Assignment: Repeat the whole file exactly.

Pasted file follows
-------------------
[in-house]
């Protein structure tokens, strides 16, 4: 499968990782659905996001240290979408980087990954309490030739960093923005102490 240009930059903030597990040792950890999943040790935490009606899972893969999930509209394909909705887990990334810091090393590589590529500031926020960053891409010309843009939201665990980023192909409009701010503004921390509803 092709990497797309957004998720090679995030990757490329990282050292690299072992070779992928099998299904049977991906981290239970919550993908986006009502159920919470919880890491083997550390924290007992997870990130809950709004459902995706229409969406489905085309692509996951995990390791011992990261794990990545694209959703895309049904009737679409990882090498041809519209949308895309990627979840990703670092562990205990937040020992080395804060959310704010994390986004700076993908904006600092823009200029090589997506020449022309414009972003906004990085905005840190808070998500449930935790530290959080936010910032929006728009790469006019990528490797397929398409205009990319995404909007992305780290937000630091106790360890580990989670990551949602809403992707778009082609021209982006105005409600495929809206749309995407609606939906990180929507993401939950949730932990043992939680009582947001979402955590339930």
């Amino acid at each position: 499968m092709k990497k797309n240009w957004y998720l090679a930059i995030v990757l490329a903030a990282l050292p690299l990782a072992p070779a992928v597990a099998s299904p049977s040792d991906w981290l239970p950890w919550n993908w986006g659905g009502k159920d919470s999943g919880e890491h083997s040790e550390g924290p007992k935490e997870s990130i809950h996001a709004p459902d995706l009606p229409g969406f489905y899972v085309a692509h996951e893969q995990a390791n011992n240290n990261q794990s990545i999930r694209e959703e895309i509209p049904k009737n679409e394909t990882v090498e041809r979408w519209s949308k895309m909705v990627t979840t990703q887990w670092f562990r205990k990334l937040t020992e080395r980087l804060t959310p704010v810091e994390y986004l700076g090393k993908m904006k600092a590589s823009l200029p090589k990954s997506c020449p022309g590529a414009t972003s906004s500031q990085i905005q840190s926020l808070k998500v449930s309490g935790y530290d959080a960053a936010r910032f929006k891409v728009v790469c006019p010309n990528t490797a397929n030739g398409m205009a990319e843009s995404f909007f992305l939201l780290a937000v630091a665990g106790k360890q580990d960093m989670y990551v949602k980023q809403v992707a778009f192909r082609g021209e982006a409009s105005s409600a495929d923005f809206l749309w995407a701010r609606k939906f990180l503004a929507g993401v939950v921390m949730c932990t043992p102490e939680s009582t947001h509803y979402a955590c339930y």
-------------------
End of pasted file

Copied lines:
[in-house]
């Protein structure tokens, strides 16, 4: 499968990782659905996001240290979408980087990954309490030739960093923005102490 240009930059903030597990040792950890999943040790935490009606899972893969999930509209394909909705887990990334810091090393590589590529500031926020960053891409010309843009939201665990980023192909409009701010503004921390509803 092709990497797309957004998720090679995030990757490329990282050292690299072992070779992928099998299904049977991906981290239970919550993908986006009502159920919470919880890491083997550390924290007992997870990130809950709004459902995706229409969406489905085309692509996951995990390791011992990261794990990545694209959703895309049904009737679409990882090498041809519209949308895309990627979840990703670092562990205990937040020992080395804060959310704010994390986004700076993908904006600092823009200029090589997506020449022309414009972003906004990085905005840190808070998500449930935790530290959080936010910032929006728009790469006019990528490797397929398409205009990319995404909007992305780290937000630091106790360890580990989670990551949602809403992707778009082609021209982006105005409600495929809206749309995407609606939906990180929507993401939950949730932990043992939680009582947001979402955590339930």
């Amino acid at each position: 499968m092709k990497k797309n240009w957004y998720l090679a930059i995030v990757l490329a903030a990282l050292p690299l990782a072992p070779a992928v597990a099998s299904p049977s040792d991906w981290l239970p950890w919550n993908w986006g659905g009502k159920d919470s999943g919880e890491h083997s040790e550390g924290p007992k935490e997870s990130i809950h996001a709004p459902d995706l009606p229409g969406f489905y899972v085309a692509h996951e893969q995990a390791n011992n240290n990261q794990s990545i999930r694209e959703e895309i509209p049904k009737n679409e394909t990882v090498e041809r979408w519209s949308k895309m909705v990627t979840t990703q887990w670092f562990r205990k990334l937040t020992e080395r980087l804060t959310p704010v810091e994390y986004l700076g090393k993908m904006k600092a590589s823009l200029p090589k990954s997506c020449p022309g590529a414009t972003s906004s500031q990085i905005q840190s926020l808070k998500v449930s309490g935790y530290d959080a960053a936010r910032f929006k891409v728009v790469c006019p010309n990528t490797a397929n030739g398409m205009a990319e843009s995404f909007f992305l939201l780290a937000v630091a665990g106790k360890q580990d960093m989670y990551v949602k980023q809403v992707a778009f192909r082609g021209e982006a409009s105005s409600a495929d923005f809206l749309w995407a701010r609606k939906f990180l503004a929507g993401v939950v921390m949730c932990t043992p102490e939680s009582t947001h509803y979402a955590c339930y």